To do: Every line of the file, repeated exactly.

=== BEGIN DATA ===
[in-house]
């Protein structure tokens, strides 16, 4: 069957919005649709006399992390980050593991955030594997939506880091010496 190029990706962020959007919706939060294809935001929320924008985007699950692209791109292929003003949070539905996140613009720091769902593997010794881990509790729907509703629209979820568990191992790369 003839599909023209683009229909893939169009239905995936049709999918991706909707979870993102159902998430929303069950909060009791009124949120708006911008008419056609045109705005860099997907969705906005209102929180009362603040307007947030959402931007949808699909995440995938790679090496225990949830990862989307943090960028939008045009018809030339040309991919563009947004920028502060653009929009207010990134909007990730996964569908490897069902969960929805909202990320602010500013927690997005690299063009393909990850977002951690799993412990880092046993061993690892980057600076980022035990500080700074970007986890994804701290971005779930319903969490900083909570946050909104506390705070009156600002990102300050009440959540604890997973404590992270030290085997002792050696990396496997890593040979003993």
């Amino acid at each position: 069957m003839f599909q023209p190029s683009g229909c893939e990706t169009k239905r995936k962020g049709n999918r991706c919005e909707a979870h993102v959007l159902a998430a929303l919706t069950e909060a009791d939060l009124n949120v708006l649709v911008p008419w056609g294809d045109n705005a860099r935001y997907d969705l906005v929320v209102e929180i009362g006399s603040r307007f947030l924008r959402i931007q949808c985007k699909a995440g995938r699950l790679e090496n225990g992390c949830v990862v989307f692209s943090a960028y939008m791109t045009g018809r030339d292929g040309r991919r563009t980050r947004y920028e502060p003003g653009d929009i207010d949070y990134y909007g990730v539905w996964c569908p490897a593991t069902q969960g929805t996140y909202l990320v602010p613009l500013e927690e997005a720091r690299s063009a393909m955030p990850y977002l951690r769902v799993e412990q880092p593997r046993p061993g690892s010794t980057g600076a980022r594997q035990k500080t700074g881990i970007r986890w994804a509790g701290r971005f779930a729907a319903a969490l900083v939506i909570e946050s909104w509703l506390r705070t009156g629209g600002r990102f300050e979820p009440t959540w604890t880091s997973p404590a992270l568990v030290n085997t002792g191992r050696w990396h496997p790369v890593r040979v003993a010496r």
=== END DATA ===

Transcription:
[in-house]
């Protein structure tokens, strides 16, 4: 069957919005649709006399992390980050593991955030594997939506880091010496 190029990706962020959007919706939060294809935001929320924008985007699950692209791109292929003003949070539905996140613009720091769902593997010794881990509790729907509703629209979820568990191992790369 003839599909023209683009229909893939169009239905995936049709999918991706909707979870993102159902998430929303069950909060009791009124949120708006911008008419056609045109705005860099997907969705906005209102929180009362603040307007947030959402931007949808699909995440995938790679090496225990949830990862989307943090960028939008045009018809030339040309991919563009947004920028502060653009929009207010990134909007990730996964569908490897069902969960929805909202990320602010500013927690997005690299063009393909990850977002951690799993412990880092046993061993690892980057600076980022035990500080700074970007986890994804701290971005779930319903969490900083909570946050909104506390705070009156600002990102300050009440959540604890997973404590992270030290085997002792050696990396496997890593040979003993």
């Amino acid at each position: 069957m003839f599909q023209p190029s683009g229909c893939e990706t169009k239905r995936k962020g049709n999918r991706c919005e909707a979870h993102v959007l159902a998430a929303l919706t069950e909060a009791d939060l009124n949120v708006l649709v911008p008419w056609g294809d045109n705005a860099r935001y997907d969705l906005v929320v209102e929180i009362g006399s603040r307007f947030l924008r959402i931007q949808c985007k699909a995440g995938r699950l790679e090496n225990g992390c949830v990862v989307f692209s943090a960028y939008m791109t045009g018809r030339d292929g040309r991919r563009t980050r947004y920028e502060p003003g653009d929009i207010d949070y990134y909007g990730v539905w996964c569908p490897a593991t069902q969960g929805t996140y909202l990320v602010p613009l500013e927690e997005a720091r690299s063009a393909m955030p990850y977002l951690r769902v799993e412990q880092p593997r046993p061993g690892s010794t980057g600076a980022r594997q035990k500080t700074g881990i970007r986890w994804a509790g701290r971005f779930a729907a319903a969490l900083v939506i909570e946050s909104w509703l506390r705070t009156g629209g600002r990102f300050e979820p009440t959540w604890t880091s997973p404590a992270l568990v030290n085997t002792g191992r050696w990396h496997p790369v890593r040979v003993a010496r």